Database: Database Security, Budget Top Admins' Concerns, Oracle User Survey Says
Database Security, Budget Top Admins Concerns, Oracle User Survey Says
by Brian Prince
Database Security on the Menu
In an era of data breaches, database security is on the radar for many organizations. Still, some 17 percent of the respondents said either they don't know how important database security is for their company or their company's interest in it is low.
Many people said their organizations are bound by industry compliance regulations such as the Payment Card Industry Data Security Standards (PCI DSS).
But despite the pull of compliance regulations, many organizations are not encrypting personal data or online and offline database backups and exports. In addition, 32 percent said they send unencrypted database backups or exports offsite.
Thirty-seven percent of respondents said their organizations use live data in non-production environments. Seventy-two percent use either old information or sample data provided by the application vendor or developer, and only 28 percent said their live or old production data contains sensitive information.
Thirty percent said they use de-identified production data in non-production environments, an increase from past years. Most, however, employ ad hoc or custom scripts to do so, something the report called "costly and error-prone."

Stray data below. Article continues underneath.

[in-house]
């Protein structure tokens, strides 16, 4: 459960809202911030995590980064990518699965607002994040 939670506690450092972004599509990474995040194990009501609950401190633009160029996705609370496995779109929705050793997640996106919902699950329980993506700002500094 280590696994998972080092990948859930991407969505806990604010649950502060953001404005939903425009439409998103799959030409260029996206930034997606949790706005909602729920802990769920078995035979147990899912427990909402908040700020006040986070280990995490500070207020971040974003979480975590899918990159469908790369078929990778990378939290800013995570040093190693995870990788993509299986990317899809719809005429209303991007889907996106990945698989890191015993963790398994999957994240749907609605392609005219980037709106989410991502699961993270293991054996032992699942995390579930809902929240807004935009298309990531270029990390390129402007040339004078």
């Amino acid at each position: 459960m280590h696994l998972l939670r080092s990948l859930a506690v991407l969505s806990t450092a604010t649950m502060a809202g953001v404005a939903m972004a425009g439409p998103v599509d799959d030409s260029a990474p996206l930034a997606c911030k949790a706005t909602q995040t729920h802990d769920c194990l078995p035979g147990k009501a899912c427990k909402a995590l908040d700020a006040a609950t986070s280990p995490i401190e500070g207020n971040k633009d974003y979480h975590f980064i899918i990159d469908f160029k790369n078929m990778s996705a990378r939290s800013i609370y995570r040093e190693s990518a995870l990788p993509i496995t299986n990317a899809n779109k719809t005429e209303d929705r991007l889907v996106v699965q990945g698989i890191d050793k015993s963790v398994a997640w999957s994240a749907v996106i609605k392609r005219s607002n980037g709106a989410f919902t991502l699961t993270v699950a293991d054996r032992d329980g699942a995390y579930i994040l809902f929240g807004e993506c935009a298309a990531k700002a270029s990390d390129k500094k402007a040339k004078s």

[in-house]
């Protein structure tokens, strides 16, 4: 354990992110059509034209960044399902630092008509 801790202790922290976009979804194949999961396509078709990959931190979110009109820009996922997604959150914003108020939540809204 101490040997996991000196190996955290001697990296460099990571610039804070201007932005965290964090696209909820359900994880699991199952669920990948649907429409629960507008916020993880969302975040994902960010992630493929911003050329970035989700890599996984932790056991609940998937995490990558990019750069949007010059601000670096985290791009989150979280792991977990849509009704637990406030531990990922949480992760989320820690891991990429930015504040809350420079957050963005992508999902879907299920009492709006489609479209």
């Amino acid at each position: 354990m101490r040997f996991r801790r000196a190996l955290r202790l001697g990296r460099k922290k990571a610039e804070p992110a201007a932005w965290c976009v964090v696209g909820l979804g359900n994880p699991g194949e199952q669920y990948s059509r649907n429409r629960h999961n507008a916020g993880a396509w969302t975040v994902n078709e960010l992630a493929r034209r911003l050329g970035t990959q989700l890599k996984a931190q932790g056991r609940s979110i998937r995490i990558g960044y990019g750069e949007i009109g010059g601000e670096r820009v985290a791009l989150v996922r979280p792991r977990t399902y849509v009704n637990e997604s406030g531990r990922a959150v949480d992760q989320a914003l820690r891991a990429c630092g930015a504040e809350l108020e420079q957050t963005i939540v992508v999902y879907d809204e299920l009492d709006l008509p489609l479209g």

Nearly half of all respondents said they do not know how many databases in their organization contain sensitive information.
The Threat Landscape
There is growing concern about insider threats due to users abusing their privileges.
Preventing Internal Abuse
Almost 80 percent of respondents reported either there are no safeguards to protect against accidental breaches or they aren't aware of any. When asked for specific techniques, most cited after-the-fact measures that would remedy the situation, but not prevent it, researchers found.
Only one in four respondents said their organizations use automated tools on a regular basis to monitor their databases. Thirty-three percent said it would take between 1 and 24 hours to detect an unauthorized change to the database. Ten percent said it would take between one and five days; 6 percent said it would take longer.
Many organizations are a step or more behind in applying critical patch updates, leaving open security holes that could be exploited by attackers.